After moving house and completing two interior design commissions, here I am in front of my computer again.
First of all, I’m absolutely thrilled because, following 4 wonderful years in Budapest, I’ve recently moved to fascinating Denmark.
Copenhagen is the heart and soul of interior design, so from now on, I’ll be able to give you the insider’s perspective of all the latest trends and developments 😉.
Over these past few weeks since I moved here, I’ve come to realise that nothing is left to chance!
Though only 5.5 million people, the Danes have accomplished unique engineering feats, while also boasting a most heightened awareness in terms of environmental protection.
Creating the country of the future, Danish architects construct countless, people and environment-oriented buildings of high standards and aesthetics.
Innovation and sustainability are their architectural trademarks, given that they’ve already established themselves as the ultimate leaders of both the domestic and the global market.
In short, let me tell you that facilities, such as UN City, Nordea’s Danish Headquarters, the Green Lighthouse, and the Silo, are but a few of the buildings accredited for their rainwater harvesting system used for sanitation purposes, their waste-to-energy and tele-heating systems, the smart façades helping to control the buildings’ interior temperature, the green roof tops, the rainwater recycling systems, the installation of panels with an integrated electronic control system for sunlight, noise, natural ventilation and many features more…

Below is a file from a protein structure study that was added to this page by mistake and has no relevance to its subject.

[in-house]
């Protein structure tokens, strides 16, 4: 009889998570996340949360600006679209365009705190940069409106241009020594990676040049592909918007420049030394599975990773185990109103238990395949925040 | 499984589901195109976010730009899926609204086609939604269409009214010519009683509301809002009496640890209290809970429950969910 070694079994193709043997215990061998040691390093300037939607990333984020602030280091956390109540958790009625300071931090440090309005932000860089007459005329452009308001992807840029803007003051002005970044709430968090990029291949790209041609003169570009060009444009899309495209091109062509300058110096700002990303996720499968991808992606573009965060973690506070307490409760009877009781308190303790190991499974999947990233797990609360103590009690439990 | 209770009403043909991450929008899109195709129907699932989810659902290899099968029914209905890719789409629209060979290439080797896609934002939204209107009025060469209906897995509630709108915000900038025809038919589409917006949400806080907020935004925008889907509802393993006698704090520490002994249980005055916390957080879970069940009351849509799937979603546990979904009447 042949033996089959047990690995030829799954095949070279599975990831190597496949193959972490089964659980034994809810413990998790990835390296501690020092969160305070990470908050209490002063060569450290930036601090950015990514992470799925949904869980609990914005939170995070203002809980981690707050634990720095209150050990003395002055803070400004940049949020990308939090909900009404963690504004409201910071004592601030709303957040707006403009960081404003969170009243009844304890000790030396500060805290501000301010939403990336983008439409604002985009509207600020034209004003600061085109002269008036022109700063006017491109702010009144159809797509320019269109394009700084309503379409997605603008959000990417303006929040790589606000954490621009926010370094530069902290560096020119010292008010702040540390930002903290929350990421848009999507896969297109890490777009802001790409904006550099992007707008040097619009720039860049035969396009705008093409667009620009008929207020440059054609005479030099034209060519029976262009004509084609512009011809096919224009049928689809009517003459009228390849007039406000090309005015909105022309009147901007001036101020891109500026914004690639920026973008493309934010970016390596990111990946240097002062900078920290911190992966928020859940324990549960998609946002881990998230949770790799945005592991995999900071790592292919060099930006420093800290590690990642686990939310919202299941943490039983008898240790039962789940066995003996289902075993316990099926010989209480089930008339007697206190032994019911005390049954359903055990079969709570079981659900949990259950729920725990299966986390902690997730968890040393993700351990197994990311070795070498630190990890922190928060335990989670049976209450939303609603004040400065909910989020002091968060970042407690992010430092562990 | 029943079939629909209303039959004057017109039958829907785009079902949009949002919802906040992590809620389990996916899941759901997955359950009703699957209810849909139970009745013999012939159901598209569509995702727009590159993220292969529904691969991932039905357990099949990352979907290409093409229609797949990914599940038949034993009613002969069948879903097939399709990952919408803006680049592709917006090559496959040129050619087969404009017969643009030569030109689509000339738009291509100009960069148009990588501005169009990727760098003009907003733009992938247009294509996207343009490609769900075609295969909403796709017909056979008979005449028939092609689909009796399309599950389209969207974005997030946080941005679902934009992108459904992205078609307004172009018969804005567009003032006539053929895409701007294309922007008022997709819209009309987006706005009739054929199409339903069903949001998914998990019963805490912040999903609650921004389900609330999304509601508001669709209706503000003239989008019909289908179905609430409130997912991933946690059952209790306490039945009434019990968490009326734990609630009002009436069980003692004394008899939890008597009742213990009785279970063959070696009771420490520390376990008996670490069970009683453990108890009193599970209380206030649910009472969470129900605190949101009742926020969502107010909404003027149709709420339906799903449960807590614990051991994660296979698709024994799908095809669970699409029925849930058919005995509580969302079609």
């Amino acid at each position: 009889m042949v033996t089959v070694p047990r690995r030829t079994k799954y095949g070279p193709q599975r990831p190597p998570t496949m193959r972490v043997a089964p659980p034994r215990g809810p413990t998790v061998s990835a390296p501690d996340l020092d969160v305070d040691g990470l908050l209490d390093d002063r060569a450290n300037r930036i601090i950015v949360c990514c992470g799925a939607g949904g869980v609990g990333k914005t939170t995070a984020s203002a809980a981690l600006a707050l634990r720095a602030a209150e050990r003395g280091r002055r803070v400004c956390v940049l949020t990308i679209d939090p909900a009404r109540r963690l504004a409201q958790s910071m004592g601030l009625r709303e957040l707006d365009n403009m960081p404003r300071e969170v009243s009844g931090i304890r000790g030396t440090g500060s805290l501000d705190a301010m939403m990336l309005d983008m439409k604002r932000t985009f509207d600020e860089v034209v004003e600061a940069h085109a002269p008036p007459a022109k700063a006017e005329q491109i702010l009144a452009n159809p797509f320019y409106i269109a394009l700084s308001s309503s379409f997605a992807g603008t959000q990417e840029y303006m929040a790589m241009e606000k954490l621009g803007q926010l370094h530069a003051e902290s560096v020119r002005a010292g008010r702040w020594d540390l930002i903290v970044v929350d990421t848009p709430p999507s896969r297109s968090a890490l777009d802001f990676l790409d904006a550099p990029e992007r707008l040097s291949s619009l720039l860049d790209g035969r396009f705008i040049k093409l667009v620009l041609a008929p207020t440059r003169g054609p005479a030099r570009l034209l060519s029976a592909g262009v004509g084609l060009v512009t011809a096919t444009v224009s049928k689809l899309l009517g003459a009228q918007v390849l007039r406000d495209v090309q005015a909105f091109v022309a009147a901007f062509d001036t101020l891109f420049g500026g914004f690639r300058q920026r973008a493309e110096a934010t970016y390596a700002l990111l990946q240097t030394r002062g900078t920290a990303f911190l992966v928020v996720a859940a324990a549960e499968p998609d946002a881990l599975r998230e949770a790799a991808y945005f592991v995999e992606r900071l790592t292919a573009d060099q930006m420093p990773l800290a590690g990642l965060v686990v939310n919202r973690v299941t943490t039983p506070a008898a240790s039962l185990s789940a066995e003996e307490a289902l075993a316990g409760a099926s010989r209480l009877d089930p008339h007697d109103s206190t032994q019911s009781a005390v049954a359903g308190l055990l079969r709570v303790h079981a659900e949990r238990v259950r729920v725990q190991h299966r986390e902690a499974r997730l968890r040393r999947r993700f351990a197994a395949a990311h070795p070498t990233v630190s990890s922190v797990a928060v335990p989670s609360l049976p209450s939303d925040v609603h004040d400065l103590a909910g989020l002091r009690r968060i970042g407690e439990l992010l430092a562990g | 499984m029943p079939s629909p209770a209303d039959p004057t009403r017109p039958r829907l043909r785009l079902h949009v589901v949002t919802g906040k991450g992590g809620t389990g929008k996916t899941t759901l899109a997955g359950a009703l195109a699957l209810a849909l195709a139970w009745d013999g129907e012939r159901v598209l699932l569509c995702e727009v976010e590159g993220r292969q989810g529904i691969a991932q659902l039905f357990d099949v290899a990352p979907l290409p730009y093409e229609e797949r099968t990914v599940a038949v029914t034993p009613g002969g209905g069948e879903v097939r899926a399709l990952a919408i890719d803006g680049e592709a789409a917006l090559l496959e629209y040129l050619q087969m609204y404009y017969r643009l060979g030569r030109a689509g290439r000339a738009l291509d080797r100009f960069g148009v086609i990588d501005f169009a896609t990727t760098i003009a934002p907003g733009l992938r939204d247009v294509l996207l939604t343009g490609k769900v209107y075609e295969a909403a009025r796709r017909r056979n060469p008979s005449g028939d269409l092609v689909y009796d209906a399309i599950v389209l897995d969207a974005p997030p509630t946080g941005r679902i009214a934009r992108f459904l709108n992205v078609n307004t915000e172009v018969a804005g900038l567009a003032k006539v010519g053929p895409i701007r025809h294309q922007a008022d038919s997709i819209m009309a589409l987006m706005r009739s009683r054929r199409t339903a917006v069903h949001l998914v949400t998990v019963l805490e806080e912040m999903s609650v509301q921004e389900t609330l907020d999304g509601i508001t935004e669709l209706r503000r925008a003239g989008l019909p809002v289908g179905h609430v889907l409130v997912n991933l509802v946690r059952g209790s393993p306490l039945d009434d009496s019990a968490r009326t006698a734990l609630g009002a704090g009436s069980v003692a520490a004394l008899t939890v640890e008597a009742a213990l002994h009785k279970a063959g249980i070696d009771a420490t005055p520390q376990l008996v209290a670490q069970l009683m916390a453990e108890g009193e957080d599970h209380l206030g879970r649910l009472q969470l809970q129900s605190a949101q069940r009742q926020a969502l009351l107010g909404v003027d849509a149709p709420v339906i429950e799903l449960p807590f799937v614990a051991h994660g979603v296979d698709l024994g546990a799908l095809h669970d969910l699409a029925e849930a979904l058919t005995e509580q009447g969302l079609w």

Nordea’s Danish Headquarters
I can’t help but mention the Copenhagen International School (CIS), which, apart from its modern architecture, boasts a façade covered with 12,000 solar panels, generating approximately 50% of the annual electricity consumption necessary for the building’s energy needs. And we’re talking about a country limited to about 1,730 hours of sunlight a year!
In addition to their considerable contribution to environmental conservation, solar panels also form part of the school’s academic program, since they allow the students to observe how energy is generated and use all this data in their science and math lessons.
Over the next weeks, I’ll be elaborating on many of the spaces that make up the profile of this beautiful Scandinavian city; a city that doesn’t follow but sets the trends, innovates and pioneers the future, based on sustainable development models.
For the time being, don’t miss the next article by hintsdeco about a modern-day “Country House” in the region of the Peloponnese, Greece.
Actually, what do you think of modular buildings?
Are they a compromise solution or a choice?